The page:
From Associated Press:
ALCALA DE HENARES, Spain: Argentine poet Juan Gelman, who suffered wrenching personal loss under his country’s military rule and wrote of it in poignant verse, received the Spanish-speaking world’s highest literary honor on Wednesday.
Gelman, 77, is considered Argentina’s poet laureate and once belonged to the Montoneros, a leftist guerrilla group that fought the Argentina juntas that ruled in the 1970s and 80s.
In an acceptance speech, Gelman said that after being forced into exile in Europe in the mid-1970s, he cringed over the dictatorship’s cruelty.
“I died many times, and more with each piece of news of a murdered or missing friend or colleague,” said Gelman, a white-haired, soft-spoken man with sad eyes. …
Gelman’s prolific work in a 50-year career also addresses his Jewish heritage, the concept of family and his experiences as a political activist.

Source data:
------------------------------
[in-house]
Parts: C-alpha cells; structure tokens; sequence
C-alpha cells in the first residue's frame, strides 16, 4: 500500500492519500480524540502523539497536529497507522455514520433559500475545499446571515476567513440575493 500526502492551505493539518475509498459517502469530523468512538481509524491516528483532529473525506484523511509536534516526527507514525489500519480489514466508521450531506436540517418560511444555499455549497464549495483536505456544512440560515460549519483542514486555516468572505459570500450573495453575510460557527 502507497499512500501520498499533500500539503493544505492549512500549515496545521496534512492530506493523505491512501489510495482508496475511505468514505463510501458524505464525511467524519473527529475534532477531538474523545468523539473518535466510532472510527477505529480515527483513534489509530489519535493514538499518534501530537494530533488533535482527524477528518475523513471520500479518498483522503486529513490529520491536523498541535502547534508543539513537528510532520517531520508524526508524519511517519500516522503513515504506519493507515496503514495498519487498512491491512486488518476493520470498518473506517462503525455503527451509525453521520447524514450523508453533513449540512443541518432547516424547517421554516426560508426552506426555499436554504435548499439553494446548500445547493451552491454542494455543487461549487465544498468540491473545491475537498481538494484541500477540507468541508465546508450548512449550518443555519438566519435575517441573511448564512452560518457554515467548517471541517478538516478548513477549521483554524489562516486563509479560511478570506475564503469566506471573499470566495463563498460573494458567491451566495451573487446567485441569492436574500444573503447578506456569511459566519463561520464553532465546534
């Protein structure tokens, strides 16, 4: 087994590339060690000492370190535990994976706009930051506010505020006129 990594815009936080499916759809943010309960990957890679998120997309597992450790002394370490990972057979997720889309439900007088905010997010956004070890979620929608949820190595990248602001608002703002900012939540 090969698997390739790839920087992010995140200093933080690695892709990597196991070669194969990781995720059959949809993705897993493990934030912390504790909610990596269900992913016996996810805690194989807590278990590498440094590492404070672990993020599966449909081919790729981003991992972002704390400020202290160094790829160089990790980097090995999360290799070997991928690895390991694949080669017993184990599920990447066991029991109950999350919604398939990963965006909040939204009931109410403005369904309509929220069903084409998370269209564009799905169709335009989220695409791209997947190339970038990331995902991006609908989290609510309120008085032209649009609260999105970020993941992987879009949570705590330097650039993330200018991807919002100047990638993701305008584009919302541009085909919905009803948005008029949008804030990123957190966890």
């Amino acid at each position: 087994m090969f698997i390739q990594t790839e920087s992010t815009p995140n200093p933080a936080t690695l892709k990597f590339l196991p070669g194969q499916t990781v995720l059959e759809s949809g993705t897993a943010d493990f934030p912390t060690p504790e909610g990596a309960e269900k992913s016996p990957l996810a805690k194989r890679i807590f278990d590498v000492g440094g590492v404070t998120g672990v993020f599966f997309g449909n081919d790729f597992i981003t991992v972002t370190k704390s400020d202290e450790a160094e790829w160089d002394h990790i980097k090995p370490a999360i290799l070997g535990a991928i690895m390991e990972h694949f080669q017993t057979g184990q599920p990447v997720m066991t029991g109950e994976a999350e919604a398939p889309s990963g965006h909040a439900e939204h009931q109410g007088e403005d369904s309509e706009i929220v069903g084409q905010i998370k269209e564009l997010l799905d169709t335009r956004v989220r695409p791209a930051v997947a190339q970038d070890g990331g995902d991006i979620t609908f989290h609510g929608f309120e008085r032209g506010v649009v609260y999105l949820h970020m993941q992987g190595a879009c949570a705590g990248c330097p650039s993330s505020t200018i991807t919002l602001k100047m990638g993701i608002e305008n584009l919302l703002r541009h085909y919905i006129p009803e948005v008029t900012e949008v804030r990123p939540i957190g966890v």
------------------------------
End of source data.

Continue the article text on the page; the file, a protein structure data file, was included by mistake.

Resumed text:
Gelman’s son Marcelo and daughter-in-law Maria Claudia were killed during the Argentine dictatorship. Gelman spent years tracking down a granddaughter born of that marriage and reared in adoption in neighboring Uruguay.
It is one of Argentina’s most famous cases of babies being born to political dissidents, taken from their mothers and given up for adoption. Gelman met his granddaughter Macarena for the first time in 2000. When she learned the poet was her grandfather, she changed her last name to Gelman.
Macarena Gelman was among relatives of the poet who attended Wednesday’s ceremony in this town 50 kilometers (30 miles) north of Madrid.
The ceremony also served up a juxtaposition that would have been unthinkable 20 years ago: Gelman, a former leftist militant, ex-communist and political outsider, shaking hands warmly with a king.
Gelman said countries that have endured atrocities in the past, such as Argentina, must address them and not turn a blind eye by granting amnesty to those responsible. “The wounds are still not closed. They beat in society’s foundations like a cancer that does not rest. The only treatment is truth. And then, justice,” Gelman said.
In a poem entitled “Returns,” published in 2001, Gelman wrote to his son: “You keep coming back / and I have to tell you that you’re dead.”
- Poet Bonald wins Cervantes Prize (bbc.co.uk)
- Spanish novelist Javier Marías turns down €20,000 government prize (guardian.co.uk)
- Cervantes Prize winner (nebraskapress.typepad.com)